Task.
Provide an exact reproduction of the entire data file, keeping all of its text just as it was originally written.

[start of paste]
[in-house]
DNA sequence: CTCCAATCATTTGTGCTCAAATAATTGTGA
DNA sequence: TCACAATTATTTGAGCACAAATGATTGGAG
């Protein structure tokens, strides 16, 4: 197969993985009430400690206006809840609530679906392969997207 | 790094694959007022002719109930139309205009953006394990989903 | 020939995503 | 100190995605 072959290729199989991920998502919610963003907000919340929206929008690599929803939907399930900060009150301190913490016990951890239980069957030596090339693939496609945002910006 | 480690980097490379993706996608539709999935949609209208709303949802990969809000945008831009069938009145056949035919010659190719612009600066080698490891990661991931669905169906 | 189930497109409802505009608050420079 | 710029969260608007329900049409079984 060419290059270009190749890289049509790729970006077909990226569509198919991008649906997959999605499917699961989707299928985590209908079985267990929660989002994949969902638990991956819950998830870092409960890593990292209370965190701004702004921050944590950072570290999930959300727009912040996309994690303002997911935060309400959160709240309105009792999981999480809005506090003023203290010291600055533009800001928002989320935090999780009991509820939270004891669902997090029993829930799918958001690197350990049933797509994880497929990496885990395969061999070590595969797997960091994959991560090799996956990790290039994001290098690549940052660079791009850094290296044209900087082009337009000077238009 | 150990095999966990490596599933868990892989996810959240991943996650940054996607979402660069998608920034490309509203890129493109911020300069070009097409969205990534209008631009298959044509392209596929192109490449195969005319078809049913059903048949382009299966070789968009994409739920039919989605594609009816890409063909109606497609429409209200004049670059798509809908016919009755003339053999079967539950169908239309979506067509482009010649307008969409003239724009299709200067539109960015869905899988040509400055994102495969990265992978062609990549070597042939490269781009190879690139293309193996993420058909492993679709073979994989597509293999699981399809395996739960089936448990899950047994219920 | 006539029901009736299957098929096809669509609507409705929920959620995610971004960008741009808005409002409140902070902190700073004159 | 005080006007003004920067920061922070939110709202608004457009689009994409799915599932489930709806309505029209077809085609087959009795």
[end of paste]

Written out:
[in-house]
DNA sequence: CTCCAATCATTTGTGCTCAAATAATTGTGA
DNA sequence: TCACAATTATTTGAGCACAAATGATTGGAG
């Protein structure tokens, strides 16, 4: 197969993985009430400690206006809840609530679906392969997207 | 790094694959007022002719109930139309205009953006394990989903 | 020939995503 | 100190995605 072959290729199989991920998502919610963003907000919340929206929008690599929803939907399930900060009150301190913490016990951890239980069957030596090339693939496609945002910006 | 480690980097490379993706996608539709999935949609209208709303949802990969809000945008831009069938009145056949035919010659190719612009600066080698490891990661991931669905169906 | 189930497109409802505009608050420079 | 710029969260608007329900049409079984 060419290059270009190749890289049509790729970006077909990226569509198919991008649906997959999605499917699961989707299928985590209908079985267990929660989002994949969902638990991956819950998830870092409960890593990292209370965190701004702004921050944590950072570290999930959300727009912040996309994690303002997911935060309400959160709240309105009792999981999480809005506090003023203290010291600055533009800001928002989320935090999780009991509820939270004891669902997090029993829930799918958001690197350990049933797509994880497929990496885990395969061999070590595969797997960091994959991560090799996956990790290039994001290098690549940052660079791009850094290296044209900087082009337009000077238009 | 150990095999966990490596599933868990892989996810959240991943996650940054996607979402660069998608920034490309509203890129493109911020300069070009097409969205990534209008631009298959044509392209596929192109490449195969005319078809049913059903048949382009299966070789968009994409739920039919989605594609009816890409063909109606497609429409209200004049670059798509809908016919009755003339053999079967539950169908239309979506067509482009010649307008969409003239724009299709200067539109960015869905899988040509400055994102495969990265992978062609990549070597042939490269781009190879690139293309193996993420058909492993679709073979994989597509293999699981399809395996739960089936448990899950047994219920 | 006539029901009736299957098929096809669509609507409705929920959620995610971004960008741009808005409002409140902070902190700073004159 | 005080006007003004920067920061922070939110709202608004457009689009994409799915599932489930709806309505029209077809085609087959009795």